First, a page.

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Comments

August 11, 2009 - 11:34am

Try putting up a page on Work.com, Squidoo, HubPages, Knol and any other established sites that allow user contribution.

This is a good tip, however I have experienced that it helps the site where you are posting articles, visitors rarely click-through to the authors site as they are already satisfied with what they have read.

  • 95% of visitors rarely read the article in full, so most do not reach the bottom where the author’s link is present.
  • Most of them who do visit have a very high bounce rate – i-still-do-not-trust-you could be the factor.
  • Yes, initially your article do get ranked well in the search engines, then they RIP as more and more articles with fresh content come up on the same topic.
  • Articles readers are mostly article readers – they don’t buy.
  • Most Important – when you see this happening you lose interest and take up a job / leave your online venture for good.

Disclaimer: These are some of the cons of this tip only. The readers should not get discouraged. Keep trying.

August 11, 2009 - 2:57pm

Do knols even rank for anything? Our brand knols don't even show up in the top 100 search results on Google and I can't really recall the last time I saw a knol result in the top 10 for something I searched on.

August 14, 2009 - 2:58am

They still might need a few inbound links from external websites to rank well for fairly competitive keywords.

August 11, 2009 - 7:05pm

In regards to individual-branding online, do you have any suggestions on what to do if your name is difficult to spell?

For instance, I've been torn whether I should use an alias such as "Wezzzley", or my real name "Wesley LeFebvre"? Then also associating myself with SEO.

Thanks,

August 14, 2009 - 2:57am

If I had a hard to spell name I would not replace it with another hard to spell nickname. I would go with "Wes" or something like that.

August 14, 2009 - 4:11am

Thanks for the advice Aaron!

I have just found that "Wes" has been taken on most of the sites I use, and many of them use your login name as your display name. So I was trying to come up with something unique, and not already taken, which I could use exclusively. Perhaps I should come up with something with a little less "z"s. :)

August 12, 2009 - 3:40am

"BTW, I follow every comment left on my SEOBook posts"

another excellent post Peter, also nice comment-bait :p

On the topic of placing content on trusted sites - I purchased and purchased an exact match for a semi-competitive keyphrase offering a service in my city. I've been using adwords and generating some business but then thought I would utilise another trusted and well-linked site in a related niche that my brother and I blog at to try and rank organically for my keyphrase.

I created a post with the keyphrase as the titletag and wrote a post with a testimonial linking to the new site. This post almost immediately ranked 10th and I was stoked, I tried to point some more internal links to it and links from another site and in a couple of days the post was nuked and ranked like 80th.

If both of these sites are mine (of different hosts) and related niches should I be able to rank on the trusted blog and redirect to the business site?

Would the issue here be because I tried to position it as a third party review and that it looked like a paid link? What would you suggest would be the wisest way to go about positioning the content that leads to the new site? Waah I don't know if I killed my chances of using my trusted site for these purposes now :(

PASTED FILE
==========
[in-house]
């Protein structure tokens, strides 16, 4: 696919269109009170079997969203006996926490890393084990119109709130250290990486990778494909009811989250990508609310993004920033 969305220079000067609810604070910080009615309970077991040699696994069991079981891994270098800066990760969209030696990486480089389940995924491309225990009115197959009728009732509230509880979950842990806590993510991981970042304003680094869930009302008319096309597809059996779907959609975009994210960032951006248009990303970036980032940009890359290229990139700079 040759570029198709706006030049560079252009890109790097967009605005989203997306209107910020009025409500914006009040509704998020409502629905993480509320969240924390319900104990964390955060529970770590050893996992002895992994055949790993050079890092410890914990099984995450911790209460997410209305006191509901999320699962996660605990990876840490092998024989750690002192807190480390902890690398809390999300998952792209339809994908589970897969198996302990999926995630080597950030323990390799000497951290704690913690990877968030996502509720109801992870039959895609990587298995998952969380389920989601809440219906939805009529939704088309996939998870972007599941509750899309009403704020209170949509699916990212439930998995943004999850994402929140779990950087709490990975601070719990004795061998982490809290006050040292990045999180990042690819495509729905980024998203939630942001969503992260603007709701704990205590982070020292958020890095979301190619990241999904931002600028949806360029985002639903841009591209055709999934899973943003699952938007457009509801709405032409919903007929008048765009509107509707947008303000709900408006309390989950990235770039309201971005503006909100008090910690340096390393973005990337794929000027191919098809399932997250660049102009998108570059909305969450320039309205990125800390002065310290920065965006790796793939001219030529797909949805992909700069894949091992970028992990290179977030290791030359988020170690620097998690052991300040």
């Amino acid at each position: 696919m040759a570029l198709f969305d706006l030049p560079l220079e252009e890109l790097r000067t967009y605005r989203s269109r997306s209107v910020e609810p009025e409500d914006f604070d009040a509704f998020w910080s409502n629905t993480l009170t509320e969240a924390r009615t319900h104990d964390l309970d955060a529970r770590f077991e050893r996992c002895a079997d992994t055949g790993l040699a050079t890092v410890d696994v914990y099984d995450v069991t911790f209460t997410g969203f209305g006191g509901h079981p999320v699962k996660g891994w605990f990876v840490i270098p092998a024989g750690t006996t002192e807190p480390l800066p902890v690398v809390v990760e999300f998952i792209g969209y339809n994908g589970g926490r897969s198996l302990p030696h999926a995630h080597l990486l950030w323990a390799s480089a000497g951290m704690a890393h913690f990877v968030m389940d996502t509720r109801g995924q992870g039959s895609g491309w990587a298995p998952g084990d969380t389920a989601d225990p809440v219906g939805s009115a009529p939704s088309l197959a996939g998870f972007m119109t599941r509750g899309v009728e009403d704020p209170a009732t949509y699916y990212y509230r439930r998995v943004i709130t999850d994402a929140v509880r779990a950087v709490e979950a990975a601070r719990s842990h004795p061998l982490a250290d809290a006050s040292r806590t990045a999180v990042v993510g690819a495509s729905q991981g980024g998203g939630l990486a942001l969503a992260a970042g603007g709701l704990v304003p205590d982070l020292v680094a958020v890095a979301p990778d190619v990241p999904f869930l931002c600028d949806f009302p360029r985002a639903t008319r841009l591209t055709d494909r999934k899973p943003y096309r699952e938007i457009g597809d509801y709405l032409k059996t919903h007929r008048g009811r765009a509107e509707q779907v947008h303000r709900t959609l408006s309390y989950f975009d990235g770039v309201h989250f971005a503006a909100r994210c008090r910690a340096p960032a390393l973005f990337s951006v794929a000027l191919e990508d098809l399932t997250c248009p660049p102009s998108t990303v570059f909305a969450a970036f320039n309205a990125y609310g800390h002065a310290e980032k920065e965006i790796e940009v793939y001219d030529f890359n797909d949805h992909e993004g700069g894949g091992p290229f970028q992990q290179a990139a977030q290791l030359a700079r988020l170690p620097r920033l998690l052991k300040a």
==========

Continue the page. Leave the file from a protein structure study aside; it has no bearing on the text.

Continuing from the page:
cheers,
Jack

August 14, 2009 - 2:57am

Hi Jack
given the depth of your question (and how personalized it is to your business) it would be best for us to answer that type of question in the member forums.

August 12, 2009 - 6:53pm

Great tips Peter. This is very encouraging information. I am particularly interested in your blog replying strategy:

"A good, meaty reply to a popular blog post can garner you a lot of attention, particularly from the webmaster who runs the site. Because webmasters deal with constant spam and low quality contributions, a well-considered comment from a new writer will really stand out. The webmaster may follow your link back to see where that great comment came from. You're now on their radar, which increases your likelihood of getting a mention."

Do you think it was more useful to leave the webmaster with a link to your blog index or a particular article within your blog? What would a webmaster be more encouraged to click, and what does Google favor?

Joel Gross
joelx.com

August 13, 2009 - 10:32am

@Joel Most blogs put a nofollow attribute on links in comments (such as the links you provided above). So they won't help you for link authority.

If you've written a relevant article, it would be best to provide a link to that to add to the conversation.

@WebMarketingArt That's a cynical view of the world, but I think you're being realistic :) Any one article might not be of any help to you despite your best efforts. But I do think that if you manage to build up a good few relevant articles pointing back to your site, you'll benefit from it in the end.

August 14, 2009 - 2:03am

Thanks Aaron, as usual, you've posted some innovative and worthwhile reminders for seo's who get into a rut or are competing in aggressive markets

August 14, 2009 - 3:12am

Heyas Aaron,

cheers for your reply and you're absolutely right, my apologies

I was just emo after I screwed up my rankings :p

November 17, 2011 - 12:01am

I agree that a lot of sites have nofollow but there are also a lot of bad spiders out there that ignore nofollow and then create a valid link to your site when they create their own directory of content. Plus do you think that search engines would really ignore nofollow completely? If the link is to the root of a domain then where's the harm in them going to take a seaky look?